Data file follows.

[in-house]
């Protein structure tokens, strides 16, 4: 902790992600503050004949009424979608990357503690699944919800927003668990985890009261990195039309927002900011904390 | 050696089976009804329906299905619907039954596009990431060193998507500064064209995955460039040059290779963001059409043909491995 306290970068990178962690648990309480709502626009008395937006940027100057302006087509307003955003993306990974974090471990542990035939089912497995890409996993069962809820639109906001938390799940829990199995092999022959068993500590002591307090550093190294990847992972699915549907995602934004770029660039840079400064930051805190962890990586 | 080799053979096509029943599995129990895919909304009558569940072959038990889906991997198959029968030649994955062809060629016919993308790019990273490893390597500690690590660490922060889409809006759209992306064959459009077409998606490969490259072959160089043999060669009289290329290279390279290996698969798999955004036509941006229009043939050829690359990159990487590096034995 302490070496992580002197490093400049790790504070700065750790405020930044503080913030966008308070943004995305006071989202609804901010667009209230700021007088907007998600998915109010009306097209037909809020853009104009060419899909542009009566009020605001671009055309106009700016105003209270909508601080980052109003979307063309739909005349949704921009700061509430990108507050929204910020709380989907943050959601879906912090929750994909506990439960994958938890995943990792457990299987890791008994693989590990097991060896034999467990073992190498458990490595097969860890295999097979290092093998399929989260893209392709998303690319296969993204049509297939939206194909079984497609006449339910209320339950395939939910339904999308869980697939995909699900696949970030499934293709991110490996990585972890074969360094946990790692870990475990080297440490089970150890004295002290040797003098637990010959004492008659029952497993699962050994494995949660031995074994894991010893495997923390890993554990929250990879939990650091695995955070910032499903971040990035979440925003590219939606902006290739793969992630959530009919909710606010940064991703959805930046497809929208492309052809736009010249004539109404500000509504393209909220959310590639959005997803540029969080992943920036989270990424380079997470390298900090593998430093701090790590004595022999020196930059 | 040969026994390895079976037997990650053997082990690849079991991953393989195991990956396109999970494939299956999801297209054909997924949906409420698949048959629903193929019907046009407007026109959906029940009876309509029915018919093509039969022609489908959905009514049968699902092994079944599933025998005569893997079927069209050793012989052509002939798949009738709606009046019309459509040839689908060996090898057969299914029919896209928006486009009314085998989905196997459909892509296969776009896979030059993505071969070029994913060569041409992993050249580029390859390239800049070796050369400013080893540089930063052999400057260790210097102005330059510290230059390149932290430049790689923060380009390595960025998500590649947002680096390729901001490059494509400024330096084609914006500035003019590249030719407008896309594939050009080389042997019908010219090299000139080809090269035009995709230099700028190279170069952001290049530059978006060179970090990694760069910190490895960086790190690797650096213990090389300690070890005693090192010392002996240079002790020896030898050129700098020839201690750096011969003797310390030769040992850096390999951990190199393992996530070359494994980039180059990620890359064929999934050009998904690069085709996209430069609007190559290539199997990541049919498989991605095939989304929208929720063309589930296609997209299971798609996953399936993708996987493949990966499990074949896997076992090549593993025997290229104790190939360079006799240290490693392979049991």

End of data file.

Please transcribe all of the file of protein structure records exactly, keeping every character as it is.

[in-house]
């Protein structure tokens, strides 16, 4: 902790992600503050004949009424979608990357503690699944919800927003668990985890009261990195039309927002900011904390 | 050696089976009804329906299905619907039954596009990431060193998507500064064209995955460039040059290779963001059409043909491995 306290970068990178962690648990309480709502626009008395937006940027100057302006087509307003955003993306990974974090471990542990035939089912497995890409996993069962809820639109906001938390799940829990199995092999022959068993500590002591307090550093190294990847992972699915549907995602934004770029660039840079400064930051805190962890990586 | 080799053979096509029943599995129990895919909304009558569940072959038990889906991997198959029968030649994955062809060629016919993308790019990273490893390597500690690590660490922060889409809006759209992306064959459009077409998606490969490259072959160089043999060669009289290329290279390279290996698969798999955004036509941006229009043939050829690359990159990487590096034995 302490070496992580002197490093400049790790504070700065750790405020930044503080913030966008308070943004995305006071989202609804901010667009209230700021007088907007998600998915109010009306097209037909809020853009104009060419899909542009009566009020605001671009055309106009700016105003209270909508601080980052109003979307063309739909005349949704921009700061509430990108507050929204910020709380989907943050959601879906912090929750994909506990439960994958938890995943990792457990299987890791008994693989590990097991060896034999467990073992190498458990490595097969860890295999097979290092093998399929989260893209392709998303690319296969993204049509297939939206194909079984497609006449339910209320339950395939939910339904999308869980697939995909699900696949970030499934293709991110490996990585972890074969360094946990790692870990475990080297440490089970150890004295002290040797003098637990010959004492008659029952497993699962050994494995949660031995074994894991010893495997923390890993554990929250990879939990650091695995955070910032499903971040990035979440925003590219939606902006290739793969992630959530009919909710606010940064991703959805930046497809929208492309052809736009010249004539109404500000509504393209909220959310590639959005997803540029969080992943920036989270990424380079997470390298900090593998430093701090790590004595022999020196930059 | 040969026994390895079976037997990650053997082990690849079991991953393989195991990956396109999970494939299956999801297209054909997924949906409420698949048959629903193929019907046009407007026109959906029940009876309509029915018919093509039969022609489908959905009514049968699902092994079944599933025998005569893997079927069209050793012989052509002939798949009738709606009046019309459509040839689908060996090898057969299914029919896209928006486009009314085998989905196997459909892509296969776009896979030059993505071969070029994913060569041409992993050249580029390859390239800049070796050369400013080893540089930063052999400057260790210097102005330059510290230059390149932290430049790689923060380009390595960025998500590649947002680096390729901001490059494509400024330096084609914006500035003019590249030719407008896309594939050009080389042997019908010219090299000139080809090269035009995709230099700028190279170069952001290049530059978006060179970090990694760069910190490895960086790190690797650096213990090389300690070890005693090192010392002996240079002790020896030898050129700098020839201690750096011969003797310390030769040992850096390999951990190199393992996530070359494994980039180059990620890359064929999934050009998904690069085709996209430069609007190559290539199997990541049919498989991605095939989304929208929720063309589930296609997209299971798609996953399936993708996987493949990966499990074949896997076992090549593993025997290229104790190939360079006799240290490693392979049991």